"This is the land I vowed to Abram, Isaac, and Jacob," Yahweh said to him. "'To your seed I will give it,' were my words. It is revealed to your eyes, though your body cannot follow." Moses, servant of Yahweh, died there, in Moab's land, following Yahweh's word. Now he buried him there, in the clay of Moab's land, in a gorge facing Beth-peor: no man has ever seen his grave, to this day. (The Book of J @ 178 (trans. David Rosenberg)
[Moshe was 120 years old when he died, with eyes undimmed and vigor undiminished." (Deuteronomy @ 34:7 CJV]This passage depicts the death of one of the truly great world-historical (or mytho-historical, or both, depending on your point of view) figures of the ancient Near East. A reluctant, ironic leader, at least three of the world's great religions venerate him as the founder of monotheism—Akhenaten's Great Hymn to the Aten excepted. According to the Bible, he negotiated, organized, and led the great exodus of a loosely knit band of Semitic tribes from Pharoanic slavery and, in exile in the wilderness, forged their identity as a nation in thrall to the great god Yahweh. Shepherd, fabulist, magician, miracle worker, liberator, prophet, law-giver, judge, political leader, murderer, warrior/general: these titles have survived five thousand years attached to this man we know as Moses.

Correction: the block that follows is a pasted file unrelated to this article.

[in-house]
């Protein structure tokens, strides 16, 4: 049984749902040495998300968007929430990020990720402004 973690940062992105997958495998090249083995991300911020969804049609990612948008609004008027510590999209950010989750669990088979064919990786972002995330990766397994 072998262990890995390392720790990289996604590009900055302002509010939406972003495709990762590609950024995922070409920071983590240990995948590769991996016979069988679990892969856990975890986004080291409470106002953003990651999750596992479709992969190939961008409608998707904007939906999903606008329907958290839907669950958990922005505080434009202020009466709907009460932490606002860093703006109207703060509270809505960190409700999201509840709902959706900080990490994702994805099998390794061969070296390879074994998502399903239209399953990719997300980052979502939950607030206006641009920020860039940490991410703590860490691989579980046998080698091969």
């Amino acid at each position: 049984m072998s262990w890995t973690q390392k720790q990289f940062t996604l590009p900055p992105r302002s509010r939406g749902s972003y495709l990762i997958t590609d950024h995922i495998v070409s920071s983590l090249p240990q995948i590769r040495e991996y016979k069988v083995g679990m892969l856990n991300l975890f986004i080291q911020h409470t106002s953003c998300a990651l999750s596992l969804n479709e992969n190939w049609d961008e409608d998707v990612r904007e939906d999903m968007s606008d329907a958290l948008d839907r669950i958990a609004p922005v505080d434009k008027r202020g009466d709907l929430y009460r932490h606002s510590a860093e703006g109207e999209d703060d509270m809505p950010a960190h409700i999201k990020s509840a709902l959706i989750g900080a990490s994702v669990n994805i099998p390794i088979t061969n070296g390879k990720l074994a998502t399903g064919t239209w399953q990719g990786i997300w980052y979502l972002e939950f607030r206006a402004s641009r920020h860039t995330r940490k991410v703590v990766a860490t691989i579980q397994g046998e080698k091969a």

In the passage here, Yahweh leads Moses to the top of Mt. Nebo and shows him the proverbial Promised Land—the lands of the Covenant that Yahweh had promised to the Israelites' racial progenitors, Abram, Isaac, and Jacob, in antiquity. Yet, He tells Moses he may not enter this country. The Book of J does not specify why, but later redactors, editors, and commentators allow it is because Moses disobeyed Yahweh in some petty, self-serving manner. There, looking out over the Jordan River, Moses died alone and unremarked in some anonymous ditch.
Moses, whose eyes were unclouded, could see the Promised Land, and even though he was still active, Yahweh refused to let him enter. A congenital stutterer, Moses had mustered all his persuasive powers to negotiate the liberation of the people and serve as their leader, all in service to Yahweh and in reliance on His promise. He remained true to his calling, even though at times his temper and ego got the better of him, and led the people to the very cusp of Canaan.
It's been said there's nothing worse than to die sad and alone. The sadness Moses must've felt there at the end of his life as he looked out over the Promised Land—allegedly 120 years old—knowing he could not go in; the deep disappointment Moses must've felt when he realized Yahweh had no intention of keeping His promise vis-à-vis Moses despite his lifetime of dedicated service; the overwhelming grief that must've consumed Moses in his loneliness as he tumbled into a gorge and died: this is what I shall call 'The Mosaic Sadness.'
(to be continued)